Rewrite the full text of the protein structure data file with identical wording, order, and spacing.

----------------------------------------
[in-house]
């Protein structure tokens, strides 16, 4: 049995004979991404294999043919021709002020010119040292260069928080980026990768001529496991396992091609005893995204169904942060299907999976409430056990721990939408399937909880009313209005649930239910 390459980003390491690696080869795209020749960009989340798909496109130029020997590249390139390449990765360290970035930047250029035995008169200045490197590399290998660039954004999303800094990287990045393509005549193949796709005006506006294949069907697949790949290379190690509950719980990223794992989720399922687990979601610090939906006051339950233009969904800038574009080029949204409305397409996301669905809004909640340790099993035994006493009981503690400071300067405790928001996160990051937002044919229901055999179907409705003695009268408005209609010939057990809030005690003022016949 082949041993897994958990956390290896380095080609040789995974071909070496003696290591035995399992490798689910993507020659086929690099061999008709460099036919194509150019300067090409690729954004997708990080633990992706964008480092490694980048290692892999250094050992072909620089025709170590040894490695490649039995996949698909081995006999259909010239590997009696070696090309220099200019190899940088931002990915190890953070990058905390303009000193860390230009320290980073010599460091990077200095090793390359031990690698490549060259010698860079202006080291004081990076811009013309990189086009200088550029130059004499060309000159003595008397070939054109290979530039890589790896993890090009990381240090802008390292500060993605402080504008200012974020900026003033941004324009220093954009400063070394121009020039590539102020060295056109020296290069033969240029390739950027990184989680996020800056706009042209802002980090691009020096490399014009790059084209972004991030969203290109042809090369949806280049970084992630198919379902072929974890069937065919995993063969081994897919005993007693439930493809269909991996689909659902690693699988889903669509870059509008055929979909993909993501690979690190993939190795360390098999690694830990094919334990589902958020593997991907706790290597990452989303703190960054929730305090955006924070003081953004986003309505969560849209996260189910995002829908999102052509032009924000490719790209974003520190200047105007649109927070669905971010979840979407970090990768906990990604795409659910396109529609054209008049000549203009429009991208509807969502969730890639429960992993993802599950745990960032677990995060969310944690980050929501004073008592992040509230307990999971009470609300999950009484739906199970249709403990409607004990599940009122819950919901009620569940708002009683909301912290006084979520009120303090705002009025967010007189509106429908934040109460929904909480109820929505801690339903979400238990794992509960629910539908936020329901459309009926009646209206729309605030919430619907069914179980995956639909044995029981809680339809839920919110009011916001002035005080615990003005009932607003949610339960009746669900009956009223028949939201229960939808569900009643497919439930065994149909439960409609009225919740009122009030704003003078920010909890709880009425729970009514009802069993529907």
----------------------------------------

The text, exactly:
[in-house]
């Protein structure tokens, strides 16, 4: 049995004979991404294999043919021709002020010119040292260069928080980026990768001529496991396992091609005893995204169904942060299907999976409430056990721990939408399937909880009313209005649930239910 390459980003390491690696080869795209020749960009989340798909496109130029020997590249390139390449990765360290970035930047250029035995008169200045490197590399290998660039954004999303800094990287990045393509005549193949796709005006506006294949069907697949790949290379190690509950719980990223794992989720399922687990979601610090939906006051339950233009969904800038574009080029949204409305397409996301669905809004909640340790099993035994006493009981503690400071300067405790928001996160990051937002044919229901055999179907409705003695009268408005209609010939057990809030005690003022016949 082949041993897994958990956390290896380095080609040789995974071909070496003696290591035995399992490798689910993507020659086929690099061999008709460099036919194509150019300067090409690729954004997708990080633990992706964008480092490694980048290692892999250094050992072909620089025709170590040894490695490649039995996949698909081995006999259909010239590997009696070696090309220099200019190899940088931002990915190890953070990058905390303009000193860390230009320290980073010599460091990077200095090793390359031990690698490549060259010698860079202006080291004081990076811009013309990189086009200088550029130059004499060309000159003595008397070939054109290979530039890589790896993890090009990381240090802008390292500060993605402080504008200012974020900026003033941004324009220093954009400063070394121009020039590539102020060295056109020296290069033969240029390739950027990184989680996020800056706009042209802002980090691009020096490399014009790059084209972004991030969203290109042809090369949806280049970084992630198919379902072929974890069937065919995993063969081994897919005993007693439930493809269909991996689909659902690693699988889903669509870059509008055929979909993909993501690979690190993939190795360390098999690694830990094919334990589902958020593997991907706790290597990452989303703190960054929730305090955006924070003081953004986003309505969560849209996260189910995002829908999102052509032009924000490719790209974003520190200047105007649109927070669905971010979840979407970090990768906990990604795409659910396109529609054209008049000549203009429009991208509807969502969730890639429960992993993802599950745990960032677990995060969310944690980050929501004073008592992040509230307990999971009470609300999950009484739906199970249709403990409607004990599940009122819950919901009620569940708002009683909301912290006084979520009120303090705002009025967010007189509106429908934040109460929904909480109820929505801690339903979400238990794992509960629910539908936020329901459309009926009646209206729309605030919430619907069914179980995956639909044995029981809680339809839920919110009011916001002035005080615990003005009932607003949610339960009746669900009956009223028949939201229960939808569900009643497919439930065994149909439960409609009225919740009122009030704003003078920010909890709880009425729970009514009802069993529907």